Excerpts from Jim Conrad's
from the December 21, 2014
Newsletter issued from Río Lagartos, on the north-central coast of Yucatán, MÉXICO
BEACH FOAM/ BIOFOAM
On flamingo-viewing tours, especially after the wind has blown a few days, some visitors seem as impressed with the spume, or foam, that builds up wherever the wind blows it, as with the flamingos. During my first visit here in 2006, one day I was with a tourist among the salt pans of Las Coloradas when we came upon spume blown in such quantity across the road that it came up to the car door's window as we passed through it. You can see the foam above.
A moody picture taken this week of a more typical accumulation at the water's edge is shown below:
A handful of foam showing its soapsuds-like quality is shown below:
A shot showing how it blows inland littering the beach is shown below:
It even gathers up against Río Lagartos's storm wall and docking area, blowing over the wall with shreds of it, sometimes the size of basketballs or larger, rolling across the street like tumbleweed. Below, it's shown around the boats:
Where the foam forms a thick layer, often it composes itself into interesting designs, as shown below:
Besides its abundance, the most fascinating feature of this foam is its resiliency. You'd think that when its bubbles touch the dry pavement as shreds of it roll across a street, they'd burst, but the shreds stay intact until they blow up against a wall. Deposits linger a day or more. What makes the bubbles so tough?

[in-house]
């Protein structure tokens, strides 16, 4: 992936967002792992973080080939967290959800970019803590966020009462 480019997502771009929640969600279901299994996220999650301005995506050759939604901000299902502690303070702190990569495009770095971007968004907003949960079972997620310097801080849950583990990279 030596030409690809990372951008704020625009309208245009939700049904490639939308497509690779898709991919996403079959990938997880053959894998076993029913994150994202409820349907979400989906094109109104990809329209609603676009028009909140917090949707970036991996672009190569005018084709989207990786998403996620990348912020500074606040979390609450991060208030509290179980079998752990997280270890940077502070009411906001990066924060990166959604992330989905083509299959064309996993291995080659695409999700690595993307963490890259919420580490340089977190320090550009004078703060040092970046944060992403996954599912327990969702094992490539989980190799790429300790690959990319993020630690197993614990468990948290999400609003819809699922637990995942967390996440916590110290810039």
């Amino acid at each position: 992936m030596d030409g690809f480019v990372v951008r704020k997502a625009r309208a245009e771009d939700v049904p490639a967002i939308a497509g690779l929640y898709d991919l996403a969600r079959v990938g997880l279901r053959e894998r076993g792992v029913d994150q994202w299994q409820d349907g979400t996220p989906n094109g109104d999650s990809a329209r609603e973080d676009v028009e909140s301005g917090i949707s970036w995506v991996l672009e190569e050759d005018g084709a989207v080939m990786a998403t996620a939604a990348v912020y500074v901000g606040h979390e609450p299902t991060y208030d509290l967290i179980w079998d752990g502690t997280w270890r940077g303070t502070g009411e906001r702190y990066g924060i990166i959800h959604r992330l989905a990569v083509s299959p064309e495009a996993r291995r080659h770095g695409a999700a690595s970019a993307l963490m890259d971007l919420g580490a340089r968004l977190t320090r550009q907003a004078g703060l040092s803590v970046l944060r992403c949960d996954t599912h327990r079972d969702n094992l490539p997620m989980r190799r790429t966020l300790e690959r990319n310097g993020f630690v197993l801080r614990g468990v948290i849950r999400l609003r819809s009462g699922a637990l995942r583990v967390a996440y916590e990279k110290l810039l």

There's a whole branch of science that looks into that question. The foam is known by such names as sea foam, ocean foam, beach foam, biofoam, and spume. You can download for free a 2010 paper reviewing the topic called "Biofoams and natural surfactants," and explaining things at the molecular and energetic levels, at http://www.ncbi.nlm.nih.gov/pmc/articles/PMC2954283/.
The short answer to what makes our beach foam so unusual is that it's caused by dissolved organic matter in water issuing from the mangroves, and also in open water resulting from decaying algae. The dissolved organic matter acts as a "surfactant," or foaming agent, that makes bubbles tough.
This science of foam doesn't restrict itself to beach foam. Particularly interesting foams includes that of which nests of various species of tropical and sub-tropical frogs are fashioned, and the hardening foams into which locusts and praying mantises lay their eggs. Some insect larvae, such as those of leafhoppers, froghoppers and spittle bugs, surround themselves with long-lasting foam as protection against predators. Horse lather is pretty interesting, too, made possible by a protein called latherin.
When you're out in the estuary on a windy day and a big shred of foam blows off the water's surface and sloshes into your face, and you wonder about it, your mind can just drift in all kinds of directions.